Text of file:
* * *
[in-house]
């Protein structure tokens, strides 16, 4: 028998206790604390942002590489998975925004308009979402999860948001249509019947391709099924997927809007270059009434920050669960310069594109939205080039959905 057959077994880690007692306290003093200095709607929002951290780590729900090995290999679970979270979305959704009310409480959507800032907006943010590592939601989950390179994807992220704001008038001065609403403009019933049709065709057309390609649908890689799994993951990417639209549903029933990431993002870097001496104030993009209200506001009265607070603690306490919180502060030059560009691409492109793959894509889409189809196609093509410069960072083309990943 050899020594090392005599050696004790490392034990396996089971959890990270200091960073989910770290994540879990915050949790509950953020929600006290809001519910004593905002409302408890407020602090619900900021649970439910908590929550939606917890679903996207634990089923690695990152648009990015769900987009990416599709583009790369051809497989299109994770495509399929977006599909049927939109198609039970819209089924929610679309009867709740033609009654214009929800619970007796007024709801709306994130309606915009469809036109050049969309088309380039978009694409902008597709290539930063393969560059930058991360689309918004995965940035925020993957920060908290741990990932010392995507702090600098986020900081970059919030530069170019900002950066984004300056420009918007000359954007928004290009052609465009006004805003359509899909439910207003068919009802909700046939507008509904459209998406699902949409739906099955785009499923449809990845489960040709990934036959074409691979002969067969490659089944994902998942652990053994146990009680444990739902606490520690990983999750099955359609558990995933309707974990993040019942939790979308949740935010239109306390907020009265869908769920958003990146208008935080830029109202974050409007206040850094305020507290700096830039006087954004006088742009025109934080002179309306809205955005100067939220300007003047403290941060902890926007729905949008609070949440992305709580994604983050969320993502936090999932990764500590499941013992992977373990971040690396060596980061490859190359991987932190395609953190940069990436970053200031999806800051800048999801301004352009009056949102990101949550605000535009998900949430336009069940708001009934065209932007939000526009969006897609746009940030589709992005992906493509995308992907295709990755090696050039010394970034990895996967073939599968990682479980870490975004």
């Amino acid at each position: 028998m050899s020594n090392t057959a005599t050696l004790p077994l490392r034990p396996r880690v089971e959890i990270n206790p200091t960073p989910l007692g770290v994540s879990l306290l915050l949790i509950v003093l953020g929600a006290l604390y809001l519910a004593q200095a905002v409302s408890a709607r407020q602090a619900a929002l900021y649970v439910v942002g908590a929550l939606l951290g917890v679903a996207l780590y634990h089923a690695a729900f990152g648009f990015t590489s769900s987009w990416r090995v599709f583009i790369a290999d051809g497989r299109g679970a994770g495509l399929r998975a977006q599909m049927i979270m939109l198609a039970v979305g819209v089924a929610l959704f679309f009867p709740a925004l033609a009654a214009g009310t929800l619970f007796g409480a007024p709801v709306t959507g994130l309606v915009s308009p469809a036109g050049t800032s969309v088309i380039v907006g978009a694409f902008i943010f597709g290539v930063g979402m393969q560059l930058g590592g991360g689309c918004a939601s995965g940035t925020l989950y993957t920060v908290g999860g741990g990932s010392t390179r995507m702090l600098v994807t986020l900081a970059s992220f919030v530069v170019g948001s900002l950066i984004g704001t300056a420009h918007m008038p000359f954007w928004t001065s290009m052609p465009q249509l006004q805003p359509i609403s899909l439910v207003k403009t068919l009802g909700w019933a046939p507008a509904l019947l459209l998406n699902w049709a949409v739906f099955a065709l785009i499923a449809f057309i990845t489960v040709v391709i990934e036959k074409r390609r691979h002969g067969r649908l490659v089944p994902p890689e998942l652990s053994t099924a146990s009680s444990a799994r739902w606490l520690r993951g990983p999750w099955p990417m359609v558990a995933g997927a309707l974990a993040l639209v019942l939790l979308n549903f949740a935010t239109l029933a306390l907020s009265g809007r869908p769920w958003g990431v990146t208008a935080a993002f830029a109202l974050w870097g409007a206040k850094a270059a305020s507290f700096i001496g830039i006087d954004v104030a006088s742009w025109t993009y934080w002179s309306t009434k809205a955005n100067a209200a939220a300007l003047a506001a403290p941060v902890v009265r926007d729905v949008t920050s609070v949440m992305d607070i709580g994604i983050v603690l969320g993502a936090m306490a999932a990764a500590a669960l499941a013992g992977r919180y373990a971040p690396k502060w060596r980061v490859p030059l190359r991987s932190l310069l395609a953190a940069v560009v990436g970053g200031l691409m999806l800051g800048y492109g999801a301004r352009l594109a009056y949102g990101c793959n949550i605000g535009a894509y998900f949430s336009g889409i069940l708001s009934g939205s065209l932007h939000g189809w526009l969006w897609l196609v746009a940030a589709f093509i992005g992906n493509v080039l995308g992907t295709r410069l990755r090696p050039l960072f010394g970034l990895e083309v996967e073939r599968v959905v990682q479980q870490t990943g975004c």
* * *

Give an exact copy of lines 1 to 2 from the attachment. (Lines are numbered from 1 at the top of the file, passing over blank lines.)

[in-house]
């Protein structure tokens, strides 16, 4: 028998206790604390942002590489998975925004308009979402999860948001249509019947391709099924997927809007270059009434920050669960310069594109939205080039959905 057959077994880690007692306290003093200095709607929002951290780590729900090995290999679970979270979305959704009310409480959507800032907006943010590592939601989950390179994807992220704001008038001065609403403009019933049709065709057309390609649908890689799994993951990417639209549903029933990431993002870097001496104030993009209200506001009265607070603690306490919180502060030059560009691409492109793959894509889409189809196609093509410069960072083309990943 050899020594090392005599050696004790490392034990396996089971959890990270200091960073989910770290994540879990915050949790509950953020929600006290809001519910004593905002409302408890407020602090619900900021649970439910908590929550939606917890679903996207634990089923690695990152648009990015769900987009990416599709583009790369051809497989299109994770495509399929977006599909049927939109198609039970819209089924929610679309009867709740033609009654214009929800619970007796007024709801709306994130309606915009469809036109050049969309088309380039978009694409902008597709290539930063393969560059930058991360689309918004995965940035925020993957920060908290741990990932010392995507702090600098986020900081970059919030530069170019900002950066984004300056420009918007000359954007928004290009052609465009006004805003359509899909439910207003068919009802909700046939507008509904459209998406699902949409739906099955785009499923449809990845489960040709990934036959074409691979002969067969490659089944994902998942652990053994146990009680444990739902606490520690990983999750099955359609558990995933309707974990993040019942939790979308949740935010239109306390907020009265869908769920958003990146208008935080830029109202974050409007206040850094305020507290700096830039006087954004006088742009025109934080002179309306809205955005100067939220300007003047403290941060902890926007729905949008609070949440992305709580994604983050969320993502936090999932990764500590499941013992992977373990971040690396060596980061490859190359991987932190395609953190940069990436970053200031999806800051800048999801301004352009009056949102990101949550605000535009998900949430336009069940708001009934065209932007939000526009969006897609746009940030589709992005992906493509995308992907295709990755090696050039010394970034990895996967073939599968990682479980870490975004």